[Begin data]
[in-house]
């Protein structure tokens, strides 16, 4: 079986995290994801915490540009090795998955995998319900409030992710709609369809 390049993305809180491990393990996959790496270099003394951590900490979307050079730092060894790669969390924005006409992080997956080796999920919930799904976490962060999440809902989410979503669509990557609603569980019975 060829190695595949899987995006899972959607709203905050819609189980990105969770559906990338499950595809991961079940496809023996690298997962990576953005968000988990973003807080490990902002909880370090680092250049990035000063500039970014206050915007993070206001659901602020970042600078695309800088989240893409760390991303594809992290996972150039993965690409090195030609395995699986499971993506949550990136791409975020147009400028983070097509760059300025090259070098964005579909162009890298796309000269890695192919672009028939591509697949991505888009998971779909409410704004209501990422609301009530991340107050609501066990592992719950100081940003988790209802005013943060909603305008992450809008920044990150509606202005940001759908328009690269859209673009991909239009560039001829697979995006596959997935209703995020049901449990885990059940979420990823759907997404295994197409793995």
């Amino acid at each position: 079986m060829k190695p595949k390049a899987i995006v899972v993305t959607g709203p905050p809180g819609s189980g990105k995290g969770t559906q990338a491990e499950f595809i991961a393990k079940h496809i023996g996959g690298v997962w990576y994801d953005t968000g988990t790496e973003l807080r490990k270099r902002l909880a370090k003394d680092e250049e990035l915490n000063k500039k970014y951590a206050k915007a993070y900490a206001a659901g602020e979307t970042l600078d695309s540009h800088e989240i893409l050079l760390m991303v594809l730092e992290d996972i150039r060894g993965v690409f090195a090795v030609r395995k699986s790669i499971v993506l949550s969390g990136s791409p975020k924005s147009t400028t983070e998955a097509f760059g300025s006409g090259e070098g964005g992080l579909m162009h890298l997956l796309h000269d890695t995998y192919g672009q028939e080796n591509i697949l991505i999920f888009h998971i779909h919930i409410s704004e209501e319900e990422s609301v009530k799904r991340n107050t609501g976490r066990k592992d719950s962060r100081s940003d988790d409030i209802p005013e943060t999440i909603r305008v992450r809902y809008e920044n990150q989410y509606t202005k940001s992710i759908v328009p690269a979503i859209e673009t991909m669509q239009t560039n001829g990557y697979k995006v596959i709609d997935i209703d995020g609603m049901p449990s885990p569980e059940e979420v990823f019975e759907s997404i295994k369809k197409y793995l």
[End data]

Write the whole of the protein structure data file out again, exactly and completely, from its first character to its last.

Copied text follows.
[in-house]
């Protein structure tokens, strides 16, 4: 079986995290994801915490540009090795998955995998319900409030992710709609369809 390049993305809180491990393990996959790496270099003394951590900490979307050079730092060894790669969390924005006409992080997956080796999920919930799904976490962060999440809902989410979503669509990557609603569980019975 060829190695595949899987995006899972959607709203905050819609189980990105969770559906990338499950595809991961079940496809023996690298997962990576953005968000988990973003807080490990902002909880370090680092250049990035000063500039970014206050915007993070206001659901602020970042600078695309800088989240893409760390991303594809992290996972150039993965690409090195030609395995699986499971993506949550990136791409975020147009400028983070097509760059300025090259070098964005579909162009890298796309000269890695192919672009028939591509697949991505888009998971779909409410704004209501990422609301009530991340107050609501066990592992719950100081940003988790209802005013943060909603305008992450809008920044990150509606202005940001759908328009690269859209673009991909239009560039001829697979995006596959997935209703995020049901449990885990059940979420990823759907997404295994197409793995």
């Amino acid at each position: 079986m060829k190695p595949k390049a899987i995006v899972v993305t959607g709203p905050p809180g819609s189980g990105k995290g969770t559906q990338a491990e499950f595809i991961a393990k079940h496809i023996g996959g690298v997962w990576y994801d953005t968000g988990t790496e973003l807080r490990k270099r902002l909880a370090k003394d680092e250049e990035l915490n000063k500039k970014y951590a206050k915007a993070y900490a206001a659901g602020e979307t970042l600078d695309s540009h800088e989240i893409l050079l760390m991303v594809l730092e992290d996972i150039r060894g993965v690409f090195a090795v030609r395995k699986s790669i499971v993506l949550s969390g990136s791409p975020k924005s147009t400028t983070e998955a097509f760059g300025s006409g090259e070098g964005g992080l579909m162009h890298l997956l796309h000269d890695t995998y192919g672009q028939e080796n591509i697949l991505i999920f888009h998971i779909h919930i409410s704004e209501e319900e990422s609301v009530k799904r991340n107050t609501g976490r066990k592992d719950s962060r100081s940003d988790d409030i209802p005013e943060t999440i909603r305008v992450r809902y809008e920044n990150q989410y509606t202005k940001s992710i759908v328009p690269a979503i859209e673009t991909m669509q239009t560039n001829g990557y697979k995006v596959i709609d997935i209703d995020g609603m049901p449990s885990p569980e059940e979420v990823f019975e759907s997404i295994k369809k197409y793995l």